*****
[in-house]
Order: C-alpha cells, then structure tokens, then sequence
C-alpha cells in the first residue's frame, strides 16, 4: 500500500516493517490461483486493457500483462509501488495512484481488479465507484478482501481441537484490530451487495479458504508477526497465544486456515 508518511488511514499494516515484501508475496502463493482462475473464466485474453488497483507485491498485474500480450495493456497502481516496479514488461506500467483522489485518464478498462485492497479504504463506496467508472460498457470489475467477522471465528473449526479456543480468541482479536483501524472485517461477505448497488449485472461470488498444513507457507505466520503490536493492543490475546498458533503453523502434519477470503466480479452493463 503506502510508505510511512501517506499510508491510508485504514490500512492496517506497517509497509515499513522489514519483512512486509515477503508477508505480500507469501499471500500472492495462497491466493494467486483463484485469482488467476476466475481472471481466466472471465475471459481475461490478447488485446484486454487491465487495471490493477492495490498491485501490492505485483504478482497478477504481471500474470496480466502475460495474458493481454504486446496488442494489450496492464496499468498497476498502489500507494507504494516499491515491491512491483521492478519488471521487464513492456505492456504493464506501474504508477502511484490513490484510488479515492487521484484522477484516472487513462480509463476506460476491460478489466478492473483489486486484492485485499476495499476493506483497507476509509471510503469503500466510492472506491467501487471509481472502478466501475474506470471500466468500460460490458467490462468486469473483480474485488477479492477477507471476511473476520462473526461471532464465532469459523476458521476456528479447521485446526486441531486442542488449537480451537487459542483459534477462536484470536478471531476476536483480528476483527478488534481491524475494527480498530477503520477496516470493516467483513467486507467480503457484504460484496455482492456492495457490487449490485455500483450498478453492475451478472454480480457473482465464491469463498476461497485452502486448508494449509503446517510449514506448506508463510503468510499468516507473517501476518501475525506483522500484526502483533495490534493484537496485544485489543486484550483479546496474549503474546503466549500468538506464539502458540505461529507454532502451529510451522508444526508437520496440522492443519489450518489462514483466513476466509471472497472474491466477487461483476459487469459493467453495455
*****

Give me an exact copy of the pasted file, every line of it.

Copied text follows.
[in-house]
Order: C-alpha cells, then structure tokens, then sequence
C-alpha cells in the first residue's frame, strides 16, 4: 500500500516493517490461483486493457500483462509501488495512484481488479465507484478482501481441537484490530451487495479458504508477526497465544486456515 508518511488511514499494516515484501508475496502463493482462475473464466485474453488497483507485491498485474500480450495493456497502481516496479514488461506500467483522489485518464478498462485492497479504504463506496467508472460498457470489475467477522471465528473449526479456543480468541482479536483501524472485517461477505448497488449485472461470488498444513507457507505466520503490536493492543490475546498458533503453523502434519477470503466480479452493463 503506502510508505510511512501517506499510508491510508485504514490500512492496517506497517509497509515499513522489514519483512512486509515477503508477508505480500507469501499471500500472492495462497491466493494467486483463484485469482488467476476466475481472471481466466472471465475471459481475461490478447488485446484486454487491465487495471490493477492495490498491485501490492505485483504478482497478477504481471500474470496480466502475460495474458493481454504486446496488442494489450496492464496499468498497476498502489500507494507504494516499491515491491512491483521492478519488471521487464513492456505492456504493464506501474504508477502511484490513490484510488479515492487521484484522477484516472487513462480509463476506460476491460478489466478492473483489486486484492485485499476495499476493506483497507476509509471510503469503500466510492472506491467501487471509481472502478466501475474506470471500466468500460460490458467490462468486469473483480474485488477479492477477507471476511473476520462473526461471532464465532469459523476458521476456528479447521485446526486441531486442542488449537480451537487459542483459534477462536484470536478471531476476536483480528476483527478488534481491524475494527480498530477503520477496516470493516467483513467486507467480503457484504460484496455482492456492495457490487449490485455500483450498478453492475451478472454480480457473482465464491469463498476461497485452502486448508494449509503446517510449514506448506508463510503468510499468516507473517501476518501475525506483522500484526502483533495490534493484537496485544485489543486484550483479546496474549503474546503466549500468538506464539502458540505461529507454532502451529510451522508444526508437520496440522492443519489450518489462514483466513476466509471472497472474491466477487461483476459487469459493467453495455